An undated photo shows an auto factory in the central province of Quang Nam. Photo: Hua Xuyen Huynh
Vietnam’s economy will see “moderate” growth of 6.2 percent this year, as private consumption and investment will slow down amid downside risks, both external and internal, the World Bank has said.
The latest estimate is slightly lower than the bank’s prediction of 6.5 percent just more than three months ago, and a shift from the five-year high of 6.68 percent Vietnam achieved last year.
In its latest East Asia and Pacific Economic Update released on Tuesday, the World Bank projected private consumption at 7.5 percent of gross domestic product this year, down from last year’s 9.3 percent. Private consumption played a key role in Vietnam’s record growth last year.
Investment by both the government and local businesses will also fall slightly, to 8.8 percent of GDP this year, from 9.4 percent last year, according to the report.
The Washington-based lender adjusted its projections, after recent figures showed that the economy grew only 5.46 percent in the first quarter, compared to 6.12 percent in the same period of last year.
The slowdown was blamed on the poor performance of the agriculture, forestry and aquaculture sector, which has been hit hard by drought and saltwater intrusion in recent months. The sector declined by 1.23 percent for the first time in at least a decade, according to official figures.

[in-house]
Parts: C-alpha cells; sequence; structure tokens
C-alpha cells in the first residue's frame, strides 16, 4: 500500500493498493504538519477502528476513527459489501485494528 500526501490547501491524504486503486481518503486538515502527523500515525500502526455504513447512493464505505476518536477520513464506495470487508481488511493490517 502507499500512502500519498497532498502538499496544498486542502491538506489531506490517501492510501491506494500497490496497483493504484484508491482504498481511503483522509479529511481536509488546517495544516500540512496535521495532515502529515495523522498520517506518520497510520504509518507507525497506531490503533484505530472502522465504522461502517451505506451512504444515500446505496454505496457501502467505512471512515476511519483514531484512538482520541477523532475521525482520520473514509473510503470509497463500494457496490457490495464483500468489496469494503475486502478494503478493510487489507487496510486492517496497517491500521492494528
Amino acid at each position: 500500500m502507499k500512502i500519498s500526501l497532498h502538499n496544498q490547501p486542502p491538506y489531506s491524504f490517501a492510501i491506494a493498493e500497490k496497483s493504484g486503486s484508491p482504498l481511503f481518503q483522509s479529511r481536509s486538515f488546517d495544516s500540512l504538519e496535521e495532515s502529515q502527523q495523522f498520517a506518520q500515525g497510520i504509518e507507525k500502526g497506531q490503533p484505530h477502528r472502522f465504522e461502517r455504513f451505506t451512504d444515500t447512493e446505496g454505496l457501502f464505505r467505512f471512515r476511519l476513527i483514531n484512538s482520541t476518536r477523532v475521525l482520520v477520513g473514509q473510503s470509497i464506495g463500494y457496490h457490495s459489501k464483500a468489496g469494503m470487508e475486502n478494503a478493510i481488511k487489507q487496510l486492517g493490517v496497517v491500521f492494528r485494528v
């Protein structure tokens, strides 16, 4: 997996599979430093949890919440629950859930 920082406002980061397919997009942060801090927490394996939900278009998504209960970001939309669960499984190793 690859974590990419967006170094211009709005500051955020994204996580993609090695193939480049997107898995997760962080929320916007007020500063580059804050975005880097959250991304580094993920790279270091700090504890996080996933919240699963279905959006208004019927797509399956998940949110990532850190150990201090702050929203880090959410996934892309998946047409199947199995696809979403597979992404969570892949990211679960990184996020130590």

Besides agriculture, Vietnam saw almost every of its key sectors grow at lower rates compared to the first quarter of last year.
According to recent figures from the General Statistics of Vietnam, exports grew 4.1 percent year-on-year to $37.9 billion. That compared to 6.9 percent and recorded a year ago.
Government debt is increasing rapidly in Vietnam and relatively high in Malaysia, but remains moderate in Indonesia and Thailand. Source: World Bank
With the state budget deficit estimated at 6.5 percent of GDP at the end of last year, Vietnam is still struggling with weak revenue and increased current and capital spending, it said.
Vietnam’s public and publicly guaranteed debt are now only just shy of the legally mandated debt ceiling of 65 percent, the bank said. It expected the country’s public debt to reach 63.8 percent of GDP this year, before rising to 64.7 percent in 2018.
Latest figures released by the government last month showed Vietnam’s public debt was equivalent to 62.2 percent of GDP, and foreign debt 43.1 percent.
Besides internal risks, Vietnam’s government also needs to prepare for possible shocks from heightened global financial volatility and weaker external demand, the bank said in its report.
Due to subdued global conditions and low global energy and food prices, the bank predicted Vietnam’s inflation to be 3.5 percent this year, much lower than the government’s projection of 5 percent.
Vietnam’s inflation was at a record low of 0.63 percent last year.